Trudeau Losing Support For Climate Change Agenda As Court Axes Pipeline

David Krayden Ottawa Bureau Chief
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The Trudeau government is the proud owner of the Kinder-Morgan Trans Mountain pipeline project, but a federal court ruled Thursday that it can’t build a pipeline. The Liberal government nationalized Kinder Moran’s Canadian operation in the hopes of completing a pipeline that is supposed to stretch from Edmonton to Vancouver but has been hobbled with chronic protests from environmentalists and Native groups.

And now, a federal court says the environmental assessment process was flawed

As CBC News reports, the premier of Alberta is saying she won’t back Trudeau’s climate change program until work on the pipeline resumes. That program includes an added carbon tax on a province that has already initiated one voluntarily.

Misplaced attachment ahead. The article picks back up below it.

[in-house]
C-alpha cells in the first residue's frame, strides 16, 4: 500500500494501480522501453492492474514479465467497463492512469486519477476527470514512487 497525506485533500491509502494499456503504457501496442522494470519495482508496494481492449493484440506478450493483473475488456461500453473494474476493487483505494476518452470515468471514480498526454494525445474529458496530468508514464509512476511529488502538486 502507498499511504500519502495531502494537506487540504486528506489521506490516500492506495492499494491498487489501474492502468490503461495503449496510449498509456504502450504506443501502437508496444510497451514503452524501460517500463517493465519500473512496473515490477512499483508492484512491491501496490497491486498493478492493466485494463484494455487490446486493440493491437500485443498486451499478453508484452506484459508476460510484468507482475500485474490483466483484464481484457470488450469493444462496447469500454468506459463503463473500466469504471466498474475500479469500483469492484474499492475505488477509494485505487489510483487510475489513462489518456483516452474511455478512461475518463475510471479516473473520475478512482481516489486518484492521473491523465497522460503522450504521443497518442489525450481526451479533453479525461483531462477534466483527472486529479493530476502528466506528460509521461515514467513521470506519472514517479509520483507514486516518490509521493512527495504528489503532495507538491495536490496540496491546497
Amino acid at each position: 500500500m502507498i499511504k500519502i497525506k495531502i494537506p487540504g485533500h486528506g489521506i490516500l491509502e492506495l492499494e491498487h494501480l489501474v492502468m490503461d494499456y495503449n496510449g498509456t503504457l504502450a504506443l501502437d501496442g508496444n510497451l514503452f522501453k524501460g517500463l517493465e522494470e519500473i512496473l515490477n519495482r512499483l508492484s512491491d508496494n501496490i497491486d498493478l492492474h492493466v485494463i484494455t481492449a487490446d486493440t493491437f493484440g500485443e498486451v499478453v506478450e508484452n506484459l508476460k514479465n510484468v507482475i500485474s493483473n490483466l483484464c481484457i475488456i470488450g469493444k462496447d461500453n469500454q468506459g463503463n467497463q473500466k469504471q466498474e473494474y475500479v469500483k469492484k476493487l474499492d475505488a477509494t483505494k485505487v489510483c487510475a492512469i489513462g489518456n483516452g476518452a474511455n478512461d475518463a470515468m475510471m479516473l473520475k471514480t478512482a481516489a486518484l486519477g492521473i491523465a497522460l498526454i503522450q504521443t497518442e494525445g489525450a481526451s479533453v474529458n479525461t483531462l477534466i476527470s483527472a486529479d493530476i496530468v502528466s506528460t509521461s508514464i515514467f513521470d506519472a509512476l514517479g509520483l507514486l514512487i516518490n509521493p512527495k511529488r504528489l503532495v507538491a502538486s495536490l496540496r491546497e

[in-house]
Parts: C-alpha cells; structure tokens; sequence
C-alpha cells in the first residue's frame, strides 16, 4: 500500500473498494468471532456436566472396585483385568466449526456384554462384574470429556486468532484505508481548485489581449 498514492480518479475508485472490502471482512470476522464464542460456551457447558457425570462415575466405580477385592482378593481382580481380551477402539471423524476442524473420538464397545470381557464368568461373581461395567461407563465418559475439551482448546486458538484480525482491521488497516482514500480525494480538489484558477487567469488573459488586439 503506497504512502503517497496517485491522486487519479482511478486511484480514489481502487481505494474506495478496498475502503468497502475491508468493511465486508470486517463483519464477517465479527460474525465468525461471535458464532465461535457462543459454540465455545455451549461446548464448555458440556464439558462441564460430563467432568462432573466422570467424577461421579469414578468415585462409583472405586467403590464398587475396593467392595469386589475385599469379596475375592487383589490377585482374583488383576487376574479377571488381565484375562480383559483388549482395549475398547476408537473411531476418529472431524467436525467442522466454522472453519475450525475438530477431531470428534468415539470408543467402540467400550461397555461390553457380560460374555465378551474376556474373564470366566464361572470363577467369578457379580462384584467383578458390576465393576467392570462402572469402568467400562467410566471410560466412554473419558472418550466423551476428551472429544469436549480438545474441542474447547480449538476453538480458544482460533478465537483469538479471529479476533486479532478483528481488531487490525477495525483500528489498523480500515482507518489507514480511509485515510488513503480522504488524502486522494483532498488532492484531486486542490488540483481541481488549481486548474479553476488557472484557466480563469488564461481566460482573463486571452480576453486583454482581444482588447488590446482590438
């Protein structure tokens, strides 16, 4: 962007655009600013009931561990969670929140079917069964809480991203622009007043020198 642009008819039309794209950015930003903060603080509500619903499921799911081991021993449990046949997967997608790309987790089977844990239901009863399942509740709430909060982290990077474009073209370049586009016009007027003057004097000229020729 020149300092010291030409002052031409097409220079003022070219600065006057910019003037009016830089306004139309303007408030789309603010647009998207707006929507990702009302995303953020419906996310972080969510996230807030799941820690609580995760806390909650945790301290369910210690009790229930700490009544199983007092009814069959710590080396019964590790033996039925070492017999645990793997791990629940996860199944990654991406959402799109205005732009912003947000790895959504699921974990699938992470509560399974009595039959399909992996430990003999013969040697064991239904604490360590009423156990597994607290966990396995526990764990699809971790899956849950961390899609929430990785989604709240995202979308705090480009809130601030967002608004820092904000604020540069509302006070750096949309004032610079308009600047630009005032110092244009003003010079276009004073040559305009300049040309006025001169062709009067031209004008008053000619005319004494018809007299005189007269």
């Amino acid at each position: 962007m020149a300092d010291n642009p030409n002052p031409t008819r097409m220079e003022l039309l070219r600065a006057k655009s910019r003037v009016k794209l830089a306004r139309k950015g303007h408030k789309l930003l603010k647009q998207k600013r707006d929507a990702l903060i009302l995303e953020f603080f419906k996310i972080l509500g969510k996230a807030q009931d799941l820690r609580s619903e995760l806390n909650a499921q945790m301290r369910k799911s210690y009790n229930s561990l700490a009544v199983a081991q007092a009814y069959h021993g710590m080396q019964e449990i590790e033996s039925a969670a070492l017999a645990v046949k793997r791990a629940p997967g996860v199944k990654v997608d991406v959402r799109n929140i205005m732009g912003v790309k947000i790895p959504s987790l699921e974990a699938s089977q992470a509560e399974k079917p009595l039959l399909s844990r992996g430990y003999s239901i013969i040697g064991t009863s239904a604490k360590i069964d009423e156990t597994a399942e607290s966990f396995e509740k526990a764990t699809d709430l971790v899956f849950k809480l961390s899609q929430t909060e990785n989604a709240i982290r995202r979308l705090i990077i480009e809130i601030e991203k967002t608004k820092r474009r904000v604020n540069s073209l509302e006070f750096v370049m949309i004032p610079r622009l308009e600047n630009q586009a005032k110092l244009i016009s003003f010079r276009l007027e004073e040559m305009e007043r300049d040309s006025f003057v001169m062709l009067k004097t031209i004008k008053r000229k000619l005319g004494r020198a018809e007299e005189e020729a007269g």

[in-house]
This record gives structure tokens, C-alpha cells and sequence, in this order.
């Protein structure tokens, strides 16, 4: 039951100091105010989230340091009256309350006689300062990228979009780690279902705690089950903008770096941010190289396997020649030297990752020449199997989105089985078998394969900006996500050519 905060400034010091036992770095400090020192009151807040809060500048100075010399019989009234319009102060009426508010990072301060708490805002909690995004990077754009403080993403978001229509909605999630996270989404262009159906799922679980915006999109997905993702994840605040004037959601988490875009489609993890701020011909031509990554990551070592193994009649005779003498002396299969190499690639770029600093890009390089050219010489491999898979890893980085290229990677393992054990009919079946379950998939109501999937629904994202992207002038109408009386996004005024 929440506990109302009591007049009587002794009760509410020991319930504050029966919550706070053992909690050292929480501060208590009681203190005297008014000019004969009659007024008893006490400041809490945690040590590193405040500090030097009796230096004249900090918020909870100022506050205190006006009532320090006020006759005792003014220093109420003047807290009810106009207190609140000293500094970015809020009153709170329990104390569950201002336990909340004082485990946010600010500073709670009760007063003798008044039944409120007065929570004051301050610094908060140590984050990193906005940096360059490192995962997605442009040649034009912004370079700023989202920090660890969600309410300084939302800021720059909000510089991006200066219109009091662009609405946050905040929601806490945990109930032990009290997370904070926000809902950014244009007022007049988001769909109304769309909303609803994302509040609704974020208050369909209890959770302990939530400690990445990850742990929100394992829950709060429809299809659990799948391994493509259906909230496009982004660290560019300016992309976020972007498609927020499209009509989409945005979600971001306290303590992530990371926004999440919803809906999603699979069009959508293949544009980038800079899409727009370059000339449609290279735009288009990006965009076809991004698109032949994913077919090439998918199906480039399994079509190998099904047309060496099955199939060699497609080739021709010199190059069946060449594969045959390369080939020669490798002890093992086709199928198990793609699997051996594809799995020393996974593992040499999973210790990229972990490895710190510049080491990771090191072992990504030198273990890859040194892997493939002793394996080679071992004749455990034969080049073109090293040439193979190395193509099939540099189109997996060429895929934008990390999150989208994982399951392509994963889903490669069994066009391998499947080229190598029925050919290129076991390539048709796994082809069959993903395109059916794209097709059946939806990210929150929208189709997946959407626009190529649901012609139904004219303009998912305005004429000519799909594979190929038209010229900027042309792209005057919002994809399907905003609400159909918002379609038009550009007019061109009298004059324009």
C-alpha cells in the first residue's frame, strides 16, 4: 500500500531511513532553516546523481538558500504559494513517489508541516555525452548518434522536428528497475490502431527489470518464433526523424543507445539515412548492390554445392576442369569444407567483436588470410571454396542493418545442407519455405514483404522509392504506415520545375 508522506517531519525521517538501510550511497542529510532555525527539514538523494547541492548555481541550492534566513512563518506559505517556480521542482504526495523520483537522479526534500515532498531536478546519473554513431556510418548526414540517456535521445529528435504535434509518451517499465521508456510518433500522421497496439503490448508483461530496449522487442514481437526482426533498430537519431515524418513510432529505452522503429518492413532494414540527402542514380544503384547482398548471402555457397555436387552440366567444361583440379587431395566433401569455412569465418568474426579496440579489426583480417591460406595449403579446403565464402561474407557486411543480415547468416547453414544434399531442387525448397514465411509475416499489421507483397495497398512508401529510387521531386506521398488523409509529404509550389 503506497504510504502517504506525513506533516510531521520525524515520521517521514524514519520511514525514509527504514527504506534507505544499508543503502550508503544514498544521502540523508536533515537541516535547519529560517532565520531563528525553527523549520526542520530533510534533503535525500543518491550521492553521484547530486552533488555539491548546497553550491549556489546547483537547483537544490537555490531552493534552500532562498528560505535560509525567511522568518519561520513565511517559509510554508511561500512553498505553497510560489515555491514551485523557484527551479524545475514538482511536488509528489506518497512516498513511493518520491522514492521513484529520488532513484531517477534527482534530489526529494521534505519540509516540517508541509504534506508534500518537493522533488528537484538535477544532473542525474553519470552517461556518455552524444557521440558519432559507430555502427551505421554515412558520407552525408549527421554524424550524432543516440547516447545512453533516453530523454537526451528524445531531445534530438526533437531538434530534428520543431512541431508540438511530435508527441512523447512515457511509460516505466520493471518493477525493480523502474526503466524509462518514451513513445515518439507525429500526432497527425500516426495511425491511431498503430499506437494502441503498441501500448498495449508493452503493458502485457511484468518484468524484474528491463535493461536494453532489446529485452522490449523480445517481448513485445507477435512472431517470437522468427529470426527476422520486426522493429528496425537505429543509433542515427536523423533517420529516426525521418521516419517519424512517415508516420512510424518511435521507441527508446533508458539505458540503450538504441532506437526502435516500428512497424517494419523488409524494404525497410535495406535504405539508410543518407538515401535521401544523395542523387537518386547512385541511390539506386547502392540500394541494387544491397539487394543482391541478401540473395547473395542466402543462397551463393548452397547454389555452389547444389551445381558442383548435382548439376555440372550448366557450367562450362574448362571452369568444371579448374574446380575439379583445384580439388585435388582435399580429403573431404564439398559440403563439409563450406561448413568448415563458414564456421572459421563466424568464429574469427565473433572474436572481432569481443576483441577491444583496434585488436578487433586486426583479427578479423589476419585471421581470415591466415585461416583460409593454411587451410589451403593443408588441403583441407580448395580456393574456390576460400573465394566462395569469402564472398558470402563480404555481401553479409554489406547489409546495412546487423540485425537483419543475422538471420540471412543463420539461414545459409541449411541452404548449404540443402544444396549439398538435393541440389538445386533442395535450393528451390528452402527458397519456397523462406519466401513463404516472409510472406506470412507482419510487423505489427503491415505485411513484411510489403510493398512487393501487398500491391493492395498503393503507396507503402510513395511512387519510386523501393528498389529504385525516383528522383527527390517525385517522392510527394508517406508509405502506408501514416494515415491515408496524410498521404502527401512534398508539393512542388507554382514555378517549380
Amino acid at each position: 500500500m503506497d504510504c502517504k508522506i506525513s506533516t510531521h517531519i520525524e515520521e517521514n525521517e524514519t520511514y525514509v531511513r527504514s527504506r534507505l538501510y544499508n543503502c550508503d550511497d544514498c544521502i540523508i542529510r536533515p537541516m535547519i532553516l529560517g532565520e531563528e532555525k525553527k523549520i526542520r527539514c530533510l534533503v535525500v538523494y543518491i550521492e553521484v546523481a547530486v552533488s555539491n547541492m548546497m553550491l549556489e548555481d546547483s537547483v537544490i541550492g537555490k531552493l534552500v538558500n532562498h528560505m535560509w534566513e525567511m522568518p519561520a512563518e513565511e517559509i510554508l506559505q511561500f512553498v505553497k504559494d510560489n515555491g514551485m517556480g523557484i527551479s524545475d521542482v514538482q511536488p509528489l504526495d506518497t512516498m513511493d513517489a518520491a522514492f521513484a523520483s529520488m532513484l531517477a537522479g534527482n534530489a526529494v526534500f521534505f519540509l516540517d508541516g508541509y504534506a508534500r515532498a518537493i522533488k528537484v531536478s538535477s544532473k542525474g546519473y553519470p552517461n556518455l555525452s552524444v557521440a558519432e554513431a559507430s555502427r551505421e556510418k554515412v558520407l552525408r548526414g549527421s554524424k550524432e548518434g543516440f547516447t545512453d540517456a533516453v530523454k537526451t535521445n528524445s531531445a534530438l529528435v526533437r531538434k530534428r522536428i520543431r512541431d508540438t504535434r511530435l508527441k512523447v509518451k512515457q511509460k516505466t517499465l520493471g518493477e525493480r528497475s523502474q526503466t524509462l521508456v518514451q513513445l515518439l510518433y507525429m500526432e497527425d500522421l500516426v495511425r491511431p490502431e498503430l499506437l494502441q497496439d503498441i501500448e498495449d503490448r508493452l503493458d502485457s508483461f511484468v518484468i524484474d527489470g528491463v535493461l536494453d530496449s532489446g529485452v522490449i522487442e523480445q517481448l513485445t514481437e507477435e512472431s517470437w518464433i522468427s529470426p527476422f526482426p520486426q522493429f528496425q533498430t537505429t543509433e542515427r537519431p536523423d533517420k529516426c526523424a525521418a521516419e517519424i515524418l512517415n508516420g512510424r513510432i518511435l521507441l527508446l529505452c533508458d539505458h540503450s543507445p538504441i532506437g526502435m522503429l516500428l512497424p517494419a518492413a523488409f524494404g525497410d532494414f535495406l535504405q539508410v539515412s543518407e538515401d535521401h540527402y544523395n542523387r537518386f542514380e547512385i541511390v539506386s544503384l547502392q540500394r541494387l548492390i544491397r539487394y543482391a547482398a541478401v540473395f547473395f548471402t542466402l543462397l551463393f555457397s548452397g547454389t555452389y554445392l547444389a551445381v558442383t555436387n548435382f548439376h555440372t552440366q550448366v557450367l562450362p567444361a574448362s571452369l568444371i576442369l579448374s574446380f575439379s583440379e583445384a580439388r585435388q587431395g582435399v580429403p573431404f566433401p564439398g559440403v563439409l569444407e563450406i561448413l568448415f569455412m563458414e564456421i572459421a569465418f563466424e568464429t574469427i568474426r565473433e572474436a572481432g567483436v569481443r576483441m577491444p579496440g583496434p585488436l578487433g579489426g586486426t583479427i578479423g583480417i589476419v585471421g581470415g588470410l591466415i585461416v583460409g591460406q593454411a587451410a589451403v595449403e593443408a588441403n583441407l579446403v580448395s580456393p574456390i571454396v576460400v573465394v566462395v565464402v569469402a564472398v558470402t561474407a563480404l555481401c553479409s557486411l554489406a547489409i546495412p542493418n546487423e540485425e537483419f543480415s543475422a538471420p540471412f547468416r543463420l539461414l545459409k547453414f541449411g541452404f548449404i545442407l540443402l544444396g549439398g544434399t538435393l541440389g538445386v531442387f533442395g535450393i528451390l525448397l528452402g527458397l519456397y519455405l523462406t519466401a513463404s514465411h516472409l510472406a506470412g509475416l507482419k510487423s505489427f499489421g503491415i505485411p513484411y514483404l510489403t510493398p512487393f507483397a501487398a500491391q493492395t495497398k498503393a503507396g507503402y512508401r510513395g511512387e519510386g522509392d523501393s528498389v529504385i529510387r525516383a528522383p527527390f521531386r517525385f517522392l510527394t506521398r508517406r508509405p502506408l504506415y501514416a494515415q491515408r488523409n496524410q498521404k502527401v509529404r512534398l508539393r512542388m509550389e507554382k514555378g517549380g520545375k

“As important as climate action is to our province’s future, I have also always said that taking the next step in signing on to the federal climate plan can’t happen without the Trans Mountain pipeline,” Notley told reporters Thursday.

“So today, I am announcing that with the Trans Mountain halted, and the work on it halted until the federal government gets its act together; Alberta is pulling out of the federal climate plan,” she said. “And let’s be clear, without Alberta that plan isn’t worth the paper it’s written on.”

Although the federal government can override any court decision with a notwithstanding clause that is part of the Canadian constitution, no federal government has yet used it to contradict Canada’s activist judiciary. Instead, Trudeau had a vague promise of continuing the pipeline “the right way” as he tweeted:

“Today I spoke with Premier @RachelNotley — and reassured her that the federal government stands by the TMX expansion project and will ensure it moves forward in the right way.”

Although Notley heads a left-of-center New Democratic government in Alberta, the conservative vote has recently been galvanized with the advent of the United Conservative Party that is leading in every poll taken in the province and widely expected to form the next provincial government.

That has pushed the current government increasingly the to the Right as it fights to keep the pipeline project alive.

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